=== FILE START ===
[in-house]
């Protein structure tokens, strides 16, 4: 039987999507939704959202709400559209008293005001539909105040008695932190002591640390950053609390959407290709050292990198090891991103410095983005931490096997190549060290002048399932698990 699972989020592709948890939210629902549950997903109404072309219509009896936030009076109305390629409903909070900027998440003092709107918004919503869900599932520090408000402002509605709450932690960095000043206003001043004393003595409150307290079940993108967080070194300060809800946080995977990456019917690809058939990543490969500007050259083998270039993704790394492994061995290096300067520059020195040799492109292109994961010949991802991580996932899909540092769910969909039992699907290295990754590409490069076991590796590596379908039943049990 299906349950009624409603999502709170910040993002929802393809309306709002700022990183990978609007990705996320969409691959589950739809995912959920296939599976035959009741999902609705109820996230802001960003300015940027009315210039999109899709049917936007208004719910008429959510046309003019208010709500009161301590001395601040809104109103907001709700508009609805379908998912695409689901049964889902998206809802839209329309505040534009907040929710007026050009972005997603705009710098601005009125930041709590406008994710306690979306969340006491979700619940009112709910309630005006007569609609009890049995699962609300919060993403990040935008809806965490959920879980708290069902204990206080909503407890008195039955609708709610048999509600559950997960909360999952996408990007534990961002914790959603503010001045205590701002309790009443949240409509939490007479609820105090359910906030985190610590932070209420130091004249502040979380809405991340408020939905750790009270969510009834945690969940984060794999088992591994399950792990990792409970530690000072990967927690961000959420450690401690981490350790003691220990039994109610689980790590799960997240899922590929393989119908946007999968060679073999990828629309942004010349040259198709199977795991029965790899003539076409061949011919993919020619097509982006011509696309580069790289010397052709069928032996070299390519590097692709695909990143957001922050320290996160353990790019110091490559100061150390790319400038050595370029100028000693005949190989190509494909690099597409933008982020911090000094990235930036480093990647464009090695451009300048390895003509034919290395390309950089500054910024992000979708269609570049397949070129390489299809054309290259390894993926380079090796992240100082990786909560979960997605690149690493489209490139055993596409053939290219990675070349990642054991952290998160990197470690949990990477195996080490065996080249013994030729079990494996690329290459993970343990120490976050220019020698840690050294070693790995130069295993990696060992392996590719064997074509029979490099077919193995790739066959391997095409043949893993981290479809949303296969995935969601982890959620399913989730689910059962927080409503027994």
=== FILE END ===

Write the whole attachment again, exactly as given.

[in-house]
């Protein structure tokens, strides 16, 4: 039987999507939704959202709400559209008293005001539909105040008695932190002591640390950053609390959407290709050292990198090891991103410095983005931490096997190549060290002048399932698990 699972989020592709948890939210629902549950997903109404072309219509009896936030009076109305390629409903909070900027998440003092709107918004919503869900599932520090408000402002509605709450932690960095000043206003001043004393003595409150307290079940993108967080070194300060809800946080995977990456019917690809058939990543490969500007050259083998270039993704790394492994061995290096300067520059020195040799492109292109994961010949991802991580996932899909540092769910969909039992699907290295990754590409490069076991590796590596379908039943049990 299906349950009624409603999502709170910040993002929802393809309306709002700022990183990978609007990705996320969409691959589950739809995912959920296939599976035959009741999902609705109820996230802001960003300015940027009315210039999109899709049917936007208004719910008429959510046309003019208010709500009161301590001395601040809104109103907001709700508009609805379908998912695409689901049964889902998206809802839209329309505040534009907040929710007026050009972005997603705009710098601005009125930041709590406008994710306690979306969340006491979700619940009112709910309630005006007569609609009890049995699962609300919060993403990040935008809806965490959920879980708290069902204990206080909503407890008195039955609708709610048999509600559950997960909360999952996408990007534990961002914790959603503010001045205590701002309790009443949240409509939490007479609820105090359910906030985190610590932070209420130091004249502040979380809405991340408020939905750790009270969510009834945690969940984060794999088992591994399950792990990792409970530690000072990967927690961000959420450690401690981490350790003691220990039994109610689980790590799960997240899922590929393989119908946007999968060679073999990828629309942004010349040259198709199977795991029965790899003539076409061949011919993919020619097509982006011509696309580069790289010397052709069928032996070299390519590097692709695909990143957001922050320290996160353990790019110091490559100061150390790319400038050595370029100028000693005949190989190509494909690099597409933008982020911090000094990235930036480093990647464009090695451009300048390895003509034919290395390309950089500054910024992000979708269609570049397949070129390489299809054309290259390894993926380079090796992240100082990786909560979960997605690149690493489209490139055993596409053939290219990675070349990642054991952290998160990197470690949990990477195996080490065996080249013994030729079990494996690329290459993970343990120490976050220019020698840690050294070693790995130069295993990696060992392996590719064997074509029979490099077919193995790739066959391997095409043949893993981290479809949303296969995935969601982890959620399913989730689910059962927080409503027994």